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Begging for funding?

Understanding ecological systems takes time. While some experimental ecological work, performed under controlled lab conditions, can be conveniently fitted into the short-term periods beloved of funding bodies, much of ecology requires a longer-term perspective. Why is that? First, life-histories frequently operate at generational scales approaching decades. To have any hope to make sense of patterns of inheritance, selection or demography we need data spanning multiple generations, and that may mean multiple decades. Second, almost all ecological studies reveal heterogeneity among individuals – frequently in terms of vital rates, or detection probability, or other aspects of life-histories. Such heterogeneity makes it very hard to extrapolate from cross-sectional observations to understand the true sources of variation driving a population. Continue reading

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Transparency and Evidence-Based Policy: An Open Letter to Defra from Journal of Animal Ecology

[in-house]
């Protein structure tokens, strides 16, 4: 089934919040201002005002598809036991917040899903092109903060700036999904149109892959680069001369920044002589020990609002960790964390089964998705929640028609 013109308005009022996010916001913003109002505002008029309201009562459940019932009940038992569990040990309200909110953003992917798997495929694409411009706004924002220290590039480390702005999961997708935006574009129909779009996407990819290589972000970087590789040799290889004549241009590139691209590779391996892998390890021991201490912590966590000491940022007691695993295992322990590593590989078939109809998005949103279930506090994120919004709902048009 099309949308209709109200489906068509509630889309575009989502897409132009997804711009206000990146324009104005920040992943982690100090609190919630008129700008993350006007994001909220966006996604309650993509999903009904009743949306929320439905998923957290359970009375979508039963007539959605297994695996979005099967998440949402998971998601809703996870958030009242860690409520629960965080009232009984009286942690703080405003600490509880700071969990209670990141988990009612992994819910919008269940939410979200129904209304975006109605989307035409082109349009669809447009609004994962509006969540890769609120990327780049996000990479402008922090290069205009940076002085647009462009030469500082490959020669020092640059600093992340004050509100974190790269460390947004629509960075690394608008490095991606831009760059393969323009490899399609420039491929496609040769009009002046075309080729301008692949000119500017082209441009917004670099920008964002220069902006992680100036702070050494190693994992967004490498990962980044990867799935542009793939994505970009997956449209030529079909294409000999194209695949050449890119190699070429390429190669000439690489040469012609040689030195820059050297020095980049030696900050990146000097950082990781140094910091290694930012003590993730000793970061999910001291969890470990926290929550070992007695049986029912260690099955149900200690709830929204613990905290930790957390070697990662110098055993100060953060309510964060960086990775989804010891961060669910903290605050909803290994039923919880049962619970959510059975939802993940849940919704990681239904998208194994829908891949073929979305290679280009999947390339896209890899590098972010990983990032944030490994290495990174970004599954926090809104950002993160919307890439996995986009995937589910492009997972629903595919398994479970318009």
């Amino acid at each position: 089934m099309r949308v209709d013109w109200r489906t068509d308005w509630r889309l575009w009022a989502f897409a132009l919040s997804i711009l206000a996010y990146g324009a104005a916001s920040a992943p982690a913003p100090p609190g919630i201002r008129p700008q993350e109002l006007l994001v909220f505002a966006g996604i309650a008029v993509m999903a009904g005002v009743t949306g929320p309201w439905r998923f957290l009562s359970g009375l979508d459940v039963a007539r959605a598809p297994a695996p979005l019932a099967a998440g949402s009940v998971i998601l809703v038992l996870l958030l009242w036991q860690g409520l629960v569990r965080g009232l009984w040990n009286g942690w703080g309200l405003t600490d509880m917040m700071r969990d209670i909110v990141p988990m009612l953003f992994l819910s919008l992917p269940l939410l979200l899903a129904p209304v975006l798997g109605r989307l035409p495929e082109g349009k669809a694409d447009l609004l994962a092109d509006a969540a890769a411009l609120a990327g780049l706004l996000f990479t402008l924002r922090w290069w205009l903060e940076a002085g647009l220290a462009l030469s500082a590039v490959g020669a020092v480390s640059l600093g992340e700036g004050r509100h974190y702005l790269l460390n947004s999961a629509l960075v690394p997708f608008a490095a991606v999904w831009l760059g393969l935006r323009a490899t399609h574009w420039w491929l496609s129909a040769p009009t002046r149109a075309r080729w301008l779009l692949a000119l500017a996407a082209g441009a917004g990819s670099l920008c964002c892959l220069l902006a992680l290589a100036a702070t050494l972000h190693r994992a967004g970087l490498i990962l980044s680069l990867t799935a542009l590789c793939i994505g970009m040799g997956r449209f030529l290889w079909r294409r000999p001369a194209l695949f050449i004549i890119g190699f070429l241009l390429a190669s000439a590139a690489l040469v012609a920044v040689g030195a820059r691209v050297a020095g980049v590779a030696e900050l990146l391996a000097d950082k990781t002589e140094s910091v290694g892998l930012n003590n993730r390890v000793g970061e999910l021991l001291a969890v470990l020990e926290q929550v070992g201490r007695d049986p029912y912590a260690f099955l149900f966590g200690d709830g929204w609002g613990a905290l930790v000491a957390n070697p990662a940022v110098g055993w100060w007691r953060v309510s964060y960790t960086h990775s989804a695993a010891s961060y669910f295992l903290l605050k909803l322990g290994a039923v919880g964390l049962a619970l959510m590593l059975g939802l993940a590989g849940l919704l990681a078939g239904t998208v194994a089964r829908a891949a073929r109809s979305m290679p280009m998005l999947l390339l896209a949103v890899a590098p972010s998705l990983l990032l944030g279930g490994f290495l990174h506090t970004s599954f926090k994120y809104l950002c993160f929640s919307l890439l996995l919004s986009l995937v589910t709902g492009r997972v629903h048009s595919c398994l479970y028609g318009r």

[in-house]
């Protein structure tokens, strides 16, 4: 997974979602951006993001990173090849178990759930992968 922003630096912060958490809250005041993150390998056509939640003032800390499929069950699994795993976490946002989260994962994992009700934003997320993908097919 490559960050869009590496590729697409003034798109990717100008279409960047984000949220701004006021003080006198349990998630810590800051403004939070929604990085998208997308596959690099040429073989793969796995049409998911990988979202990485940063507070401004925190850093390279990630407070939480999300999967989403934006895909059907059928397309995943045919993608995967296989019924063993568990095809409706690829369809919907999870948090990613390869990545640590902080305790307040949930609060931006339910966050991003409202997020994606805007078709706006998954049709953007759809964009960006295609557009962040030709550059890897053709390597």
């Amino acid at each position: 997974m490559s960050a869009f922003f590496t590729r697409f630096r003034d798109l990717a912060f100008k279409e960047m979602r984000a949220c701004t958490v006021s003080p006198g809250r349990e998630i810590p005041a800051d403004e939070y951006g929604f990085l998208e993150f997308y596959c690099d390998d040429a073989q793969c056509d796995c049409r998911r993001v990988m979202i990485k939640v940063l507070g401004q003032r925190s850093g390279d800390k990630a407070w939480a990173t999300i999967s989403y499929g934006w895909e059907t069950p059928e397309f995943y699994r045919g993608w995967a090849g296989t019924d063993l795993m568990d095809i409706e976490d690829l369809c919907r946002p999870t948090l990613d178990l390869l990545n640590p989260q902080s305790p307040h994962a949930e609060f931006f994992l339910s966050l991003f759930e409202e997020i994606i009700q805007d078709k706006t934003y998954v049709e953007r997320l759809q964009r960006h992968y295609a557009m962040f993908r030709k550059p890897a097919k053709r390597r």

As a scientific journal, we are in the business of independently assessing the rigour of work conducted by the research community, including the methods it uses to collect, analyse and interpret appropriate data. We are therefore well placed to judge the merits of relevant scientific endeavour and to provide constructive feedback. On October 30th 2014, the UK’s Shadow Farming Minister, Huw Irranca-Davies, called for an independent review of the methods being used to assess the outcomes of the ongoing pilot badger culls in England 1. Such a review requires a detailed understanding of the behaviour, dynamics and management of wild animal populations – disciplines that are at the heart of the field of animal ecology. As the UK’s leading animal ecology journal, we hereby offer our services to the Secretary of State to provide an independent assessment of the methods and data collected as part of this year’s badger cull. Continue reading